by Ted Land
Channel 2 News
1:14 PM AKST, December 10, 2010
An Alaska judge ruled against Republican Joe Miller's challenge to write-in votes in the U.S. Senate race. Judge William Carey writes in his decision that state statute allows flexibility.
The Miller legal team argues that a candidate's name must be written in as it appears on the individual's declaration of candidacy. Carey says use of the word "appears" does not mean exact spelling is required.
"Appears does not mean 'exactly,' 'precisely,' or 'perfectly,' but rather 'close to,' 'like,' or 'resembles.' If the legislature intended precision as insisted upon by Miller, a word like 'exactly' could have been used or the matter of spelling addressed," Carey wrote in his decision.
"The definition of 'appears' in this context does not require perfection or precision, but rather a close, apparent, approximation known to the viewer upon first look. If exact spellings were intended by the legislature, even with respect to the most difficult names, the legislature could have and would have said so," he continued.
Miller sued the state over the way it handled the November election and subsequent hand count of write-in ballots for Sen. Lisa Murkowski, who leads Miller by 10,000 votes.
"You're never entirely confident in any legal proceeding but when the judge shuts you down very clearly on all of the counts, this is a pretty strong signal to Mr. Miller that the allegations that he has made simply do not have merit," Murkowski said.
Superior Court Judge William Carey issued the decision from Ketchikan, where he's based. An appeal to the Alaska Supreme Court is widely anticipated by parties involved with the lawsuit, regardless of what Judge Carey decides Friday.
Miller's spokesperson Randy DeSoto said this in a statement e-mailed Friday evening:
"The purpose of the legal action is to ensure that the integrity of the vote is upheld. The Miller Campaign believes that every valid write-in ballot should be counted, but not those that fail to meet the standard established by the state legislature.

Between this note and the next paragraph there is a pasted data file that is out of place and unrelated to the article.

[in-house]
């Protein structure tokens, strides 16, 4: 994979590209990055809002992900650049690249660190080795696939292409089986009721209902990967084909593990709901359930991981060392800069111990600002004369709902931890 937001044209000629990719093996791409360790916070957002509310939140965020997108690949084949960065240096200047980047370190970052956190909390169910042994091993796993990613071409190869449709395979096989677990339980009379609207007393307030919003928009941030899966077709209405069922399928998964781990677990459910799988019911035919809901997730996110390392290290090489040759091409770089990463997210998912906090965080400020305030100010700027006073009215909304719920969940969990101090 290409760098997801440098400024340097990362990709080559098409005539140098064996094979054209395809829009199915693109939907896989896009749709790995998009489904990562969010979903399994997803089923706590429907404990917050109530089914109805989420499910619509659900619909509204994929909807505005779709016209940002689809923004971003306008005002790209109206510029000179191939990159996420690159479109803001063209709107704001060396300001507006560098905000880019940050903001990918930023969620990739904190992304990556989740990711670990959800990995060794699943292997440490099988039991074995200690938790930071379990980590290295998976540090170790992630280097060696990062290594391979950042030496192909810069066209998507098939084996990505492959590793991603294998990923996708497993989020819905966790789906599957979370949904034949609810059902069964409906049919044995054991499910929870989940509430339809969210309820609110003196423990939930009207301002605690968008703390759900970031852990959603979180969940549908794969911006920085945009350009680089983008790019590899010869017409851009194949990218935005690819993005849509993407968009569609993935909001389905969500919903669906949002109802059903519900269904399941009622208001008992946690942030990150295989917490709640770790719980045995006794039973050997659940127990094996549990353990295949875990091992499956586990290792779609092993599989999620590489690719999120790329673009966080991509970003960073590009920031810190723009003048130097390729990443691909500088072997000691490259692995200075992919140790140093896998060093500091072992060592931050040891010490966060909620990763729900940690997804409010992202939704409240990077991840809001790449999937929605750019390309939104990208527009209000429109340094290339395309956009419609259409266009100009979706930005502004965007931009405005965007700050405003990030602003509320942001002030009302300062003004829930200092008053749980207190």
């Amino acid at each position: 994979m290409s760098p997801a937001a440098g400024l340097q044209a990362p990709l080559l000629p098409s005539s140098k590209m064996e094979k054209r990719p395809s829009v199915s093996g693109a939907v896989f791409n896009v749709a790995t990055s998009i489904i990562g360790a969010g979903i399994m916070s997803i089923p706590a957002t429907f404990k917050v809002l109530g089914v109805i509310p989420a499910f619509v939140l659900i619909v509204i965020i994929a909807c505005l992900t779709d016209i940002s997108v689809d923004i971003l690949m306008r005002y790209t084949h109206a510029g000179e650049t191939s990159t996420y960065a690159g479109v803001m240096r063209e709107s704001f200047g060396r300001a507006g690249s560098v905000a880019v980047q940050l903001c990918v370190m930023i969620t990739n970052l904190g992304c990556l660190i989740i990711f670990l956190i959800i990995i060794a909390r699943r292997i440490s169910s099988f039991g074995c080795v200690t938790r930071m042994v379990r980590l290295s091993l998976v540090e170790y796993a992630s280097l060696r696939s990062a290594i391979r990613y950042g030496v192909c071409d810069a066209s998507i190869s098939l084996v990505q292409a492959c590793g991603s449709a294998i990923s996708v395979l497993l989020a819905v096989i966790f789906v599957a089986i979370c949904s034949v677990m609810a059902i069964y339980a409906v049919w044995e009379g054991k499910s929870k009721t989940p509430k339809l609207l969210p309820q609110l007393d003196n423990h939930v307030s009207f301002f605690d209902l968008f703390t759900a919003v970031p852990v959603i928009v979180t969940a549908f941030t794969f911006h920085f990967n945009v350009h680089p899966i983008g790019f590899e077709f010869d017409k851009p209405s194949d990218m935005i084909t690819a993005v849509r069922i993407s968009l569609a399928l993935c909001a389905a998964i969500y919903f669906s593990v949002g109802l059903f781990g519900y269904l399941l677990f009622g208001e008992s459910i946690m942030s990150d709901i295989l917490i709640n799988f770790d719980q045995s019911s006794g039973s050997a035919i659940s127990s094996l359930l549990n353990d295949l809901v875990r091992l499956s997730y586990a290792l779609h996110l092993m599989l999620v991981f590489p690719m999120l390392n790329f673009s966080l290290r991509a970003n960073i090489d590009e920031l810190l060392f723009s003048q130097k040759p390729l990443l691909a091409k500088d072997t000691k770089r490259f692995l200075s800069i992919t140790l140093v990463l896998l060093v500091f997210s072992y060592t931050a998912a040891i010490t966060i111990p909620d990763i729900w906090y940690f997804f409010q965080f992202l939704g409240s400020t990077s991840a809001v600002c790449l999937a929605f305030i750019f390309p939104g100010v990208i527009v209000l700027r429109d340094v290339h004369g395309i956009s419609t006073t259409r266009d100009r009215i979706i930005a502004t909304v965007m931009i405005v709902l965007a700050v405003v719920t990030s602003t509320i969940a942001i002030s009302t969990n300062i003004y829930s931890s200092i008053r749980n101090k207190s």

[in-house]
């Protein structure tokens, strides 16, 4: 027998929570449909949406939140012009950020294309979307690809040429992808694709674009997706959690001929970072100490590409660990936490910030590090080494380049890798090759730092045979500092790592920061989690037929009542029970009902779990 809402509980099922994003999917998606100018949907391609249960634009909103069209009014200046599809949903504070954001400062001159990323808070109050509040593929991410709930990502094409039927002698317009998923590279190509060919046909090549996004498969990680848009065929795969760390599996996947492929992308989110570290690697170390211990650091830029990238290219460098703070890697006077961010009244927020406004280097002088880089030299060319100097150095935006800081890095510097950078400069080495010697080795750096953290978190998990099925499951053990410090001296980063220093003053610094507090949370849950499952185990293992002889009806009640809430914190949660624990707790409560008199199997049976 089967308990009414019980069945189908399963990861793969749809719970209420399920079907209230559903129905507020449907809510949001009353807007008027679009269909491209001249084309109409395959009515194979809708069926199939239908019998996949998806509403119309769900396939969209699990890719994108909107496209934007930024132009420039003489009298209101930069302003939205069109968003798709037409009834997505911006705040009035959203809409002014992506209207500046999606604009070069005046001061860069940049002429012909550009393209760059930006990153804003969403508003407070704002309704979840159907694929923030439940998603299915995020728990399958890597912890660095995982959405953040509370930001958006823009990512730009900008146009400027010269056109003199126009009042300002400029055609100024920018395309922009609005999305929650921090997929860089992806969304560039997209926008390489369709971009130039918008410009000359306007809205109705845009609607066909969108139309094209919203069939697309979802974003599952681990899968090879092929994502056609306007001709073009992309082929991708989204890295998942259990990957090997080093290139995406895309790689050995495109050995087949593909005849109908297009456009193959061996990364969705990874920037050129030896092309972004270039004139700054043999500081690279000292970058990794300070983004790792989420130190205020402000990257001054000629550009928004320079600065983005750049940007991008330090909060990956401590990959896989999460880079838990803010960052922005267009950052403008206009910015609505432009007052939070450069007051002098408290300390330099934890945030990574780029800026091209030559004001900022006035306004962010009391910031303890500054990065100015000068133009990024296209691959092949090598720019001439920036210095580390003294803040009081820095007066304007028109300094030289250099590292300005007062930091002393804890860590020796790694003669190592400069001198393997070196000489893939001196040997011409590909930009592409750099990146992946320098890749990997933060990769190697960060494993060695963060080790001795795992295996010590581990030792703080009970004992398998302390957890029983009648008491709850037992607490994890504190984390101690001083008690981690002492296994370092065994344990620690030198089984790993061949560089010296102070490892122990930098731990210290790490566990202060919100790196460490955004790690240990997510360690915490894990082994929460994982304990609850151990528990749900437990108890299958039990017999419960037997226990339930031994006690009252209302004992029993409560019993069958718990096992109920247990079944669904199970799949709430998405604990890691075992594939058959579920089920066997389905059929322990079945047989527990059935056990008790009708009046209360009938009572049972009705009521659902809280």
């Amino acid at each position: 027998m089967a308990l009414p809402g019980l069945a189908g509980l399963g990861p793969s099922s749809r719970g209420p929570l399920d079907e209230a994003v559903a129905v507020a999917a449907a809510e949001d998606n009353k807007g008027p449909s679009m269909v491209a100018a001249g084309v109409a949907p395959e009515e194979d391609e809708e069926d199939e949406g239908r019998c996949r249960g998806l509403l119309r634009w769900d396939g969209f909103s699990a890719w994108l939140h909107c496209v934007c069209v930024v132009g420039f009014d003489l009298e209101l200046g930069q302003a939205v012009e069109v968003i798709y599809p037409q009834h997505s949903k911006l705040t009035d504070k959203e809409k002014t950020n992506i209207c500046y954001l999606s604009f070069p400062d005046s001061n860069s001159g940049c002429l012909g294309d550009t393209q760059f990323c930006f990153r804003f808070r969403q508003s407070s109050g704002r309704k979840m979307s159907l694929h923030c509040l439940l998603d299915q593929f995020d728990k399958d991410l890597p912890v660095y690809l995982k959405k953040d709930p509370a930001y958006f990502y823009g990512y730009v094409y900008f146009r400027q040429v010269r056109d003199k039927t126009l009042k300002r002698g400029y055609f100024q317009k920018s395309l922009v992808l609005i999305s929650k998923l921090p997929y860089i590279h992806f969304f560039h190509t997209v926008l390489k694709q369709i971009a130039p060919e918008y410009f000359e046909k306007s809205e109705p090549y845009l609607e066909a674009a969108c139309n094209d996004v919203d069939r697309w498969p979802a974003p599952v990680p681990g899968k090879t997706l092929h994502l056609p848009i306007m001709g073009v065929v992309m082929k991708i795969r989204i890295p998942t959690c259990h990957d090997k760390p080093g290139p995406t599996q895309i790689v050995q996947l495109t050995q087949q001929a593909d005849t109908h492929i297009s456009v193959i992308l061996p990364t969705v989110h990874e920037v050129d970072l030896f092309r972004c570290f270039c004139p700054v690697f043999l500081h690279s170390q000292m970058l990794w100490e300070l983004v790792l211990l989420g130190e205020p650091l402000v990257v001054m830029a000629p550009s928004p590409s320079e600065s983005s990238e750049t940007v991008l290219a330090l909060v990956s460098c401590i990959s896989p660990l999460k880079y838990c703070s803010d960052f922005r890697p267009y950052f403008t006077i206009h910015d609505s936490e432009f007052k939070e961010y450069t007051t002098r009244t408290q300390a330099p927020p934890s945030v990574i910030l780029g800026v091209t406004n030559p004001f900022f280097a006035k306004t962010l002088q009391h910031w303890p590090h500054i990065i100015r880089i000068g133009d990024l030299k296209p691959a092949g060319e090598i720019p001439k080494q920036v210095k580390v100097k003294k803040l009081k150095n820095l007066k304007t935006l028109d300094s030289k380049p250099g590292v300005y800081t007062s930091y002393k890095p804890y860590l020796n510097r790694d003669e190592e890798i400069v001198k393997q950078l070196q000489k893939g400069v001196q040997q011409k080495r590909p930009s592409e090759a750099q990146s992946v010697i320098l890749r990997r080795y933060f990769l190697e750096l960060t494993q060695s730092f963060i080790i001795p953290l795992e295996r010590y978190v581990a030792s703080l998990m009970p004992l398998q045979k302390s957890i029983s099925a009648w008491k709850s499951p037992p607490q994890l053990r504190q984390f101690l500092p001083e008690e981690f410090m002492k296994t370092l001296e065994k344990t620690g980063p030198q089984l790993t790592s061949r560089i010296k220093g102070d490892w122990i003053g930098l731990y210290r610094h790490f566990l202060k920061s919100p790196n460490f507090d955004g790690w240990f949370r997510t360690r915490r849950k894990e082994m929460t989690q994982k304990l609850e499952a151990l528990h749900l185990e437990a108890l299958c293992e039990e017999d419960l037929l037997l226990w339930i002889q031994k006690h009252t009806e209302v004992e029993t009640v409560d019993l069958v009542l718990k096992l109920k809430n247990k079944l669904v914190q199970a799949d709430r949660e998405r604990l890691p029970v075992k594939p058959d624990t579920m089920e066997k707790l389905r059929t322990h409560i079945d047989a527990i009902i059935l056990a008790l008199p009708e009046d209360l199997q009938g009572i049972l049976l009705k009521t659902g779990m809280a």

"Additionally, the core American values of equal protection under the law and fundamental fairness in this election require that the Miller ballots are counted and reviewed in the same fashion as Lisa Murkowski's, by hand, and that the final count includes only those who are eligible to vote.
"When we've ensured that these issues have been addressed, then we'll have an accurate count, and if Lisa Murkowski's tally is greater than Joe's, then he will certainly honor that result," DeSoto said.
Meanwhile, the state is asking a federal judge to lift a hold on certification of the Senate race and to expedite any remaining federal issues.
In court documents filed Friday, attorney Margaret Paton-Walsh writes that the swearing in of the new Senate is less than a month away and the state has a compelling interest in full representation in the new Congress.
"This cannot realistically be accomplished unless this Court lifts the stay and orders briefing of
any remaining federal issues contemporaneously with any appeal of the superior court's
ruling in the Alaska Supreme Court, which is likely to occur next week," Paton-Walsh wrote. "If certification is enjoined beyond the convening of the new Congress in January, the state will suffer significant and immeasurable harm through the loss of full representation in the Senate."
A federal judge halted certification in November so that Miller's case could work its way through the state courts.
Contact Ted Land at firstname.lastname@example.org
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